Above: troops assemble outside Grantham Railway Station in 1917. (Grantham Matters website)
The following list is transcribed from a Roll of Honour document which is kept in the Local Studies collection at Grantham Library. The men's Christian names and ages are not on the document but they have been found in other sources, usually reports and notices in The Grantham Journal newspaper or online family history resources.
If you believe you are related to one of the men listed we will be glad to share any relevant resources - please use the Contact Form on this page.
THE GREAT WAR
Roll of Honour
Names of Great Northern Railwaymen from
GRANTHAM Station or Depot who have lost
their lives in the service of their Country.
|Name of Regiment or Ship to which attached.
|Date and Particulars of Death.
|Grade in Railway Service.
|Killed Sept 1914
|John Thomas Herbert SEARSON
|Somerset Light Infantry
|Killed 28th Apl. 1915
|Died 31st Mar. 1915
|Killed 28th Nov. 1915
|Machine Gun Corps
|Killed 12th Oct. 1917
|John Francis MUSSON
|Killed 24th Nov. 1917
|Charles Alfred MASON
|8th North Staffs Regiment
|Killed 30th Dec. 1917
|Frederick Arthur WORTH
|Durham Light Infantry
|Killed 30th Mar. 1918
|Herbert Arthur MUSSON
|4th Durham Light Infantry
|Killed 24th Apl. 1918
|George James HALL
|6th Royal West Kents
|Killed 21st Sep. 1918
|Died Nov. 15th 1918
Note : in column 5 'Killed' is taken to mean that the man died in combat; 'Died' appears to signify that he passed away in hospital as a result of injuries sustained on the battlefield.
Below are extracts from a tribute to Sergeant John Francis Musson MM of Barrowby, who was killed at the Battle of Cambrai and whose name appears 6th on the Roll.
The Grantham Journal, Saturday 22nd December 1917:
Sergt. John Musson had served eight years with the Colours [3rd Bttn. Coldstream Guards] previous to the outbreak of hostilities and, being on the Army Reserve, was called up immediately and sent to France, and with the exception of a few days' leave, went through all the campaign...
The following letter relative to the death of Sergt. Musson has been received by his sister:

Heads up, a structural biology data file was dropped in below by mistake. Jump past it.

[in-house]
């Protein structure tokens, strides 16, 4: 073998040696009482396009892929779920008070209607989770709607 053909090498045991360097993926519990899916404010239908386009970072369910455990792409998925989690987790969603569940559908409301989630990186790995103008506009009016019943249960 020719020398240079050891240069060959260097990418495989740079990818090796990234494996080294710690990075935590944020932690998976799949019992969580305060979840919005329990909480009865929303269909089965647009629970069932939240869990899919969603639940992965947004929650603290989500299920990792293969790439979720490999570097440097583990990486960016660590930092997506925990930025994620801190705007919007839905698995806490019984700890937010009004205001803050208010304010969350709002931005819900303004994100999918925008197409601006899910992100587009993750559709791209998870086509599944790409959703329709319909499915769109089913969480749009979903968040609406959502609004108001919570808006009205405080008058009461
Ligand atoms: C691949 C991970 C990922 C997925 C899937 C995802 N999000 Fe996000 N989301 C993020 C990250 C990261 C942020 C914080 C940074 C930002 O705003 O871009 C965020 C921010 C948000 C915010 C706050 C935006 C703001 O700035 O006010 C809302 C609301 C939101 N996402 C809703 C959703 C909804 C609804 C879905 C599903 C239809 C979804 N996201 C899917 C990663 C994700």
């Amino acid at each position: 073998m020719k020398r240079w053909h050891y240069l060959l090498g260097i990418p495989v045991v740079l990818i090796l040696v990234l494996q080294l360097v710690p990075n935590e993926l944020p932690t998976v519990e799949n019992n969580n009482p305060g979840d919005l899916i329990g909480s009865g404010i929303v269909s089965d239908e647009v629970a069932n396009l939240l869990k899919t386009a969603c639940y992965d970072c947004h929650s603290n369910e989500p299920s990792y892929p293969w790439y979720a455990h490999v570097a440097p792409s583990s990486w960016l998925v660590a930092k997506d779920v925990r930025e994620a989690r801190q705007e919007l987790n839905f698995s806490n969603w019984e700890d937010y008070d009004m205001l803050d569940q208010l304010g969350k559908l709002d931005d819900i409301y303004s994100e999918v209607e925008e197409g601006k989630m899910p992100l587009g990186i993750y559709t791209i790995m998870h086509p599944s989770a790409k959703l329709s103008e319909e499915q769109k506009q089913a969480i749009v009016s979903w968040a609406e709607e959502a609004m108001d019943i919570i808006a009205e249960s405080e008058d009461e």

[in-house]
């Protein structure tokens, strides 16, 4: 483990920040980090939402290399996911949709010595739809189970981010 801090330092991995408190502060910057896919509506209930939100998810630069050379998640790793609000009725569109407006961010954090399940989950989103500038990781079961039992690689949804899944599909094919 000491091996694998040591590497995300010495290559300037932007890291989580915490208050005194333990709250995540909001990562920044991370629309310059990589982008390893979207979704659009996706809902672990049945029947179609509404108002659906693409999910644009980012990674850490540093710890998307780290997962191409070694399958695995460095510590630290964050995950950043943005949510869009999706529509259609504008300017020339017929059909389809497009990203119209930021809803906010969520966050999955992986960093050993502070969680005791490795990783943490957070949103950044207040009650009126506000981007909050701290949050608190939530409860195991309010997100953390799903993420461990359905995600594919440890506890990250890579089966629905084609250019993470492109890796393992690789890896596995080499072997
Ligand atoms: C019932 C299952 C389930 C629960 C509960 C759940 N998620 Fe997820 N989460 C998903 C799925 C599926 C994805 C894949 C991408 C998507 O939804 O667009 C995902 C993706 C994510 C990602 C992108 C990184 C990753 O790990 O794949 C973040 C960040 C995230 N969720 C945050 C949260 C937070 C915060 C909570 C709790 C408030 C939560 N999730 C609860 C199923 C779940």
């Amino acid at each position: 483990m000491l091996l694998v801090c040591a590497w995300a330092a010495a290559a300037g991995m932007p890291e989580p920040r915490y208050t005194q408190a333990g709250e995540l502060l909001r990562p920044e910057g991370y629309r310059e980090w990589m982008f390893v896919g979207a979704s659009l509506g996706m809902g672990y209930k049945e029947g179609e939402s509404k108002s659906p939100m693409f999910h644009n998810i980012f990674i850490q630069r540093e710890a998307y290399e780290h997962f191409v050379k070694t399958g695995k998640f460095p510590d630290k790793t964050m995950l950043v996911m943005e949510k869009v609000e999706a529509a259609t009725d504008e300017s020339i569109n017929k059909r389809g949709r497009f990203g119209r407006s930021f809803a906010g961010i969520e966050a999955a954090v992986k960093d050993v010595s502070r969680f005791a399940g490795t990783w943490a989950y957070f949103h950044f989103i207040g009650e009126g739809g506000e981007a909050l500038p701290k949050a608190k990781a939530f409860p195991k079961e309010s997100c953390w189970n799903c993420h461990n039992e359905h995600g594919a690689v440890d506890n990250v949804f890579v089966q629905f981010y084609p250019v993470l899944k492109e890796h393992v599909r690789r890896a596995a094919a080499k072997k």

Dear Miss Musson,
It is with the deepest regret that I am writing to you to inform you of your brother's death in action. Your brother died most gallantly in an attempt, only aided by one other man - a Sergeant in the same company - to re-take a machine gun which had been lost by some men of another Regiment. The two men went back and held off the Germans while the Machine Gunners regained their gun, and in the melee which ensued you brother was shot down...
Sergeant Kermode (his companion) has been recommended for the DCM* in consequence of this feat, a recommendation in which your brother, had he lived, would have shared. His loss is greatly felt by the Company to which he belonged, both by the men and officers, and I am sorry that his Commanding Officer (Captain Lloyd) who has been killed since, was unable to write to you himself, as I know he intended to do.
Sergt. Kermode has been wounded since, and may be in England by now. Should you wish to see him and get further details please let me know, and I will do my best to find out what hospital he has gone to, and will write and send the address.
With deepest sympathy.
J.C. Hayes, 2nd Lieut.
* The Distinguished Conduct Medal (DCM) was established in 1854 by Queen Victoria as a decoration for gallantry in the field by 'other ranks' of the British Army. It is the oldest British award for gallantry and a second level military decoration, ranking next below the Victoria Cross. Until 1979 the DCM could not be awarded posthumously .
Sergeant John Musson is commemorated at the Cambrai Memorial in France. Here is a link to his page on the Commonwealth War Graves Commission's website.
Sergeant William Francis Kermode MM, who accompanied John Musson, duly received his DCM. Here is the citation relating to the action in which John Musson was killed:
13335 Cpl. (L./Sjt.) W. F. Kermode, M.M., C. Gds. (Peel, I. of Man).
For conspicuous gallantry and devotion to duty. He, being in charge of a flank post, when some machine gunners were compelled to retire to his post, together with another N.C.O. led them back, and though armed only with a revolver killed the leading two of the enemy party and held up the remainder of the party, thus allowing the machine gunners to recover their gun, which they had left behind, and also covering their retreat. Later, he returned to the same spot, under close range machine-gun and rifle fire, in order to recover some equipment. This N.C.O. has on all occasions displayed the greatest enthusiasm and energy in the fulfilment of his duty.
(Supplement to The London Gazette, 28th March 1918)
William Kermode DCM MM survived the war and he died at the age of 70 in 1963.
Lt. John Carolin Hayes MC, who wrote to John Musson's sister, died on 19th November 1918. He is buried at the Ste. Marie Cemetery at Le Havre.